Habanero a Caribbean Red _______________________ 100,000–445,000 aRed __________________________________ 80,000–285,000 a Scotch Bonnet ________________________ 80,000–260,000 Jamaican Hot _________________________ 100,000–200,000 Chiltepini ______________________________ 50,000–100,000 Santaka Thai Cayenne _______________________________ 50,000–70,000 Charleston Hot Piquin _________________________________ 30,000–50,000 Aji Cayenne Tabasco Thai Dragon ____________________________ 35,000–45,000 De Arbol _______________________________ 15,000–30,000 Serrano _________________________________ 5,000–23,000 Yellow Wax ______________________________ 5,000–15,000 Jalapeño _________________________________ 2,500–5,000 Mirasol Cascabel _________________________________ 1,500–2,500 Rocotillo Sandia Ancho ___________________________________ 1,000–1,500 Chilaca Espanola Pasilla Poblano Anaheim ___________________________________ 500-1,000 Big Jim New Mexico Cherry ______________________________________ 100–500 Mexi-Bell Peperoncini Bell ________________________________________________ 0 False Alarm Pimento Sweet Banana Sweet Italian
20,000 10,000 5,000 2,500 1,000 500 100 0 30,000 70,000 60,000 50,000 40,000 500,000 400,000 300,000 200,000 100,000 90,000 80,000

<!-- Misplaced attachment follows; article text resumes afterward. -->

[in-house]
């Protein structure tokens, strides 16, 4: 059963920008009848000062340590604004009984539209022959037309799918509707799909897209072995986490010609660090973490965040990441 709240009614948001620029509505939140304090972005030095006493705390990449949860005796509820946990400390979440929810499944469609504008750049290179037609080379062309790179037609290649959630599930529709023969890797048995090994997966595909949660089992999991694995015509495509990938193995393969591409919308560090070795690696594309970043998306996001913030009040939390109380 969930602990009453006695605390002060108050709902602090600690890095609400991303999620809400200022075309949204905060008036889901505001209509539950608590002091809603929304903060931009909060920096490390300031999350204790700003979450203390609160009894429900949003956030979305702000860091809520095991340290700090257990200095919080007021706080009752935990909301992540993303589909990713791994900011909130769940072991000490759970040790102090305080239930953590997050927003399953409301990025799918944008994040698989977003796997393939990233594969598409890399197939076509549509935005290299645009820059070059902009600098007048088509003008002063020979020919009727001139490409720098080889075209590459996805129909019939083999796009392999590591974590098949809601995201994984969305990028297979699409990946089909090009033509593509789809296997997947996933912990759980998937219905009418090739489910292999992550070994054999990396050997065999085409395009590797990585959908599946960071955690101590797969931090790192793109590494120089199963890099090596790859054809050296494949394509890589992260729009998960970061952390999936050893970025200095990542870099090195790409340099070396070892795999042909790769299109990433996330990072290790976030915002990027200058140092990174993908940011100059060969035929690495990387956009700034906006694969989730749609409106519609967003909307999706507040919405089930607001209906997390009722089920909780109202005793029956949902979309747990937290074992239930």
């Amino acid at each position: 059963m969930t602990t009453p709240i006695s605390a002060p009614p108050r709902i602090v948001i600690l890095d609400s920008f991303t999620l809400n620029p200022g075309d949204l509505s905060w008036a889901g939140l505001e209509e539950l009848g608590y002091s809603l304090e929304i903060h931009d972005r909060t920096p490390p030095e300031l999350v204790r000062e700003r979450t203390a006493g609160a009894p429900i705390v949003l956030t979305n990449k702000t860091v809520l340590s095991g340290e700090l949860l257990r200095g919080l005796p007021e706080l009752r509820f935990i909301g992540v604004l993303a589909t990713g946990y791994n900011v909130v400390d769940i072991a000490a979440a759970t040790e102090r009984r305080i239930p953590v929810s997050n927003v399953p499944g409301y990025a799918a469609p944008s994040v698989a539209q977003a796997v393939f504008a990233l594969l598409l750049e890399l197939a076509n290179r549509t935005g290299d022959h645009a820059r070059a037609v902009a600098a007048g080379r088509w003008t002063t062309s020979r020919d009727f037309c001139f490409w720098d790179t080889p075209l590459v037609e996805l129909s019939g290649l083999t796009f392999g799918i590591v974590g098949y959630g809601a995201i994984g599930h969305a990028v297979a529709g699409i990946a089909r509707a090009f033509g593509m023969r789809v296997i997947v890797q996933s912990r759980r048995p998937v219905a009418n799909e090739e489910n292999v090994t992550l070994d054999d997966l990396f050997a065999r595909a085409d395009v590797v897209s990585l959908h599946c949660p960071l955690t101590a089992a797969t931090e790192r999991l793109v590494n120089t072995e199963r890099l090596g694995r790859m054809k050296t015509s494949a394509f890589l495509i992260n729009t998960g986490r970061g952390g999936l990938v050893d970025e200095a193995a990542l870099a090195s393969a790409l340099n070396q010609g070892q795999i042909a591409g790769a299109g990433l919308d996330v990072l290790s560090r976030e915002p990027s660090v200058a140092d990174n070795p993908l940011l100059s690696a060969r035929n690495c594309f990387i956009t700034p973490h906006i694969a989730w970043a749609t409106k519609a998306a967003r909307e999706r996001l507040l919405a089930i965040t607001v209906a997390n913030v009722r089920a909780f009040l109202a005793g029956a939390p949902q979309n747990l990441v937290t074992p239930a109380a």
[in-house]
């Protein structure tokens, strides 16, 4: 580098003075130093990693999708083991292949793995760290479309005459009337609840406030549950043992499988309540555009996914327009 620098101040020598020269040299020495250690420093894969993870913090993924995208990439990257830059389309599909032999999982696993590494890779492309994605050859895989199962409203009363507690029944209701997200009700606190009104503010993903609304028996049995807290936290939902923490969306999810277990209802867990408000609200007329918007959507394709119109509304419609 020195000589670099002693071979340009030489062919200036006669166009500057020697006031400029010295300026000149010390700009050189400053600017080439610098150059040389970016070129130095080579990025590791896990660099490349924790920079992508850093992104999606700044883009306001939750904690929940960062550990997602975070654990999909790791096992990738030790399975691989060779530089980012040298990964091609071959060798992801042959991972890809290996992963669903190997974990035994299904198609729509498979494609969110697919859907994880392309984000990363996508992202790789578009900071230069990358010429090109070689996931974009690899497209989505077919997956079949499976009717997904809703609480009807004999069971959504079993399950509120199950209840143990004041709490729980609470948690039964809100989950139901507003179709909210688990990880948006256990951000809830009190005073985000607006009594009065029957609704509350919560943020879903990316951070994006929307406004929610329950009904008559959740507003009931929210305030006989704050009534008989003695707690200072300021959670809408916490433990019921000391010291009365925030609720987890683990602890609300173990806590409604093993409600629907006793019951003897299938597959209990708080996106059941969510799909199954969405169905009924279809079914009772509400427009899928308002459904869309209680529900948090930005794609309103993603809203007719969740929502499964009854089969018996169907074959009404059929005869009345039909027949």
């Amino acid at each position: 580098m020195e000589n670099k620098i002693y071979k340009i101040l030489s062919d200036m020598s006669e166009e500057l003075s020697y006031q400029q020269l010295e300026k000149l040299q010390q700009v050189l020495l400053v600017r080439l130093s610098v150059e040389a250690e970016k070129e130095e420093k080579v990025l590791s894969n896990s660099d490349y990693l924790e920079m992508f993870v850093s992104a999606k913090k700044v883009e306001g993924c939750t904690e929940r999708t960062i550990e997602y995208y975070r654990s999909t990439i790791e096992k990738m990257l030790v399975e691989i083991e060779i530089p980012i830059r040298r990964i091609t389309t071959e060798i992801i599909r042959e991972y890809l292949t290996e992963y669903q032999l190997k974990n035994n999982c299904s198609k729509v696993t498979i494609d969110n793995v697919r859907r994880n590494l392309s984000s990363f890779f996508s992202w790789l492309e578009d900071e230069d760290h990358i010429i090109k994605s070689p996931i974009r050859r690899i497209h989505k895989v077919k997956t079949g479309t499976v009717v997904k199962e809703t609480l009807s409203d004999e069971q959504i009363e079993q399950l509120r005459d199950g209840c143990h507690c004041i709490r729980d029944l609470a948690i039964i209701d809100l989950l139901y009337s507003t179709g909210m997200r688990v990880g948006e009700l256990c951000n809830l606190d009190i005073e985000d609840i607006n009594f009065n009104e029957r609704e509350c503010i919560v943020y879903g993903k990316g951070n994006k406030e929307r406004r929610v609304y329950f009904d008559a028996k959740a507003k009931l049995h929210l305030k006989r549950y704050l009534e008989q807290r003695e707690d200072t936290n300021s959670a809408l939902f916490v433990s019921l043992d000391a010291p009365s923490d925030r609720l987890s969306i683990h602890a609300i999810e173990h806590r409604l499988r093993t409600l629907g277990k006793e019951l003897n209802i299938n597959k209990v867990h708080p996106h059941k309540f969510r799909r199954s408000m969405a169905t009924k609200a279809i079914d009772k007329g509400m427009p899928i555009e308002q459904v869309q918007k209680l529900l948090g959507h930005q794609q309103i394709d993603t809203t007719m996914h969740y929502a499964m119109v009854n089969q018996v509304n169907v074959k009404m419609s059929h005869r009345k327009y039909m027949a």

Adapted from Peppers: Safe Methods to Store, Preserve, and Enjoy. University of California publication 8004. 1998. The complete publication is available at http://anrcatalog.ucdavis.edu/.

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Planting
Pepper plants grow best in warm, well-drained soils of moderate fertility. The plants are not particularly sensitive to soil pH, but best results are obtained in the 6.0 to 6.8 range. Peppers are a warm-season crop and need a long season for maximum production. Temperature has a large effect on the rate of plant and fruit growth and the development and quality of the red or yellow pigments. Ideal temperature for red pigment development is 65–75° F . Above this range the red color becomes yellowish. Below it, color development slows dramatically and stops completely below 55° F . Pepper plants can be purchased at garden centers or started indoors 6 to 8 weeks before the intended outdoor planting date. Transplant peppers into the garden after the danger of frost is past. In central Iowa, May 15 is the suggested planting date. Gardeners in southern Iowa can plant one week earlier, while those in northern areas should wait an extra week. The last practical date for planting peppers is approximately June 20. Water plants thoroughly after transplanting. Spacing Space plants 18 inches apart in rows 24 to 30 inches apart. Estimated yield Average yield with good management practices should be approximately 80 pounds per 10-foot row. Fertilizing It is generally safe to apply 2 to 3 pounds of 5-10-5 per 100 square feet to the garden area where peppers will be planted. Conduct a soil test for specific P and K recommendations. After transplanting, feed the pepper plants with a starter fertilizer solution. Dissolve 2 tablespoons of a 5-10-5 fertilizer in a gallon of water, then pour 1 cup of the solution at the base of each plant.

Potential problems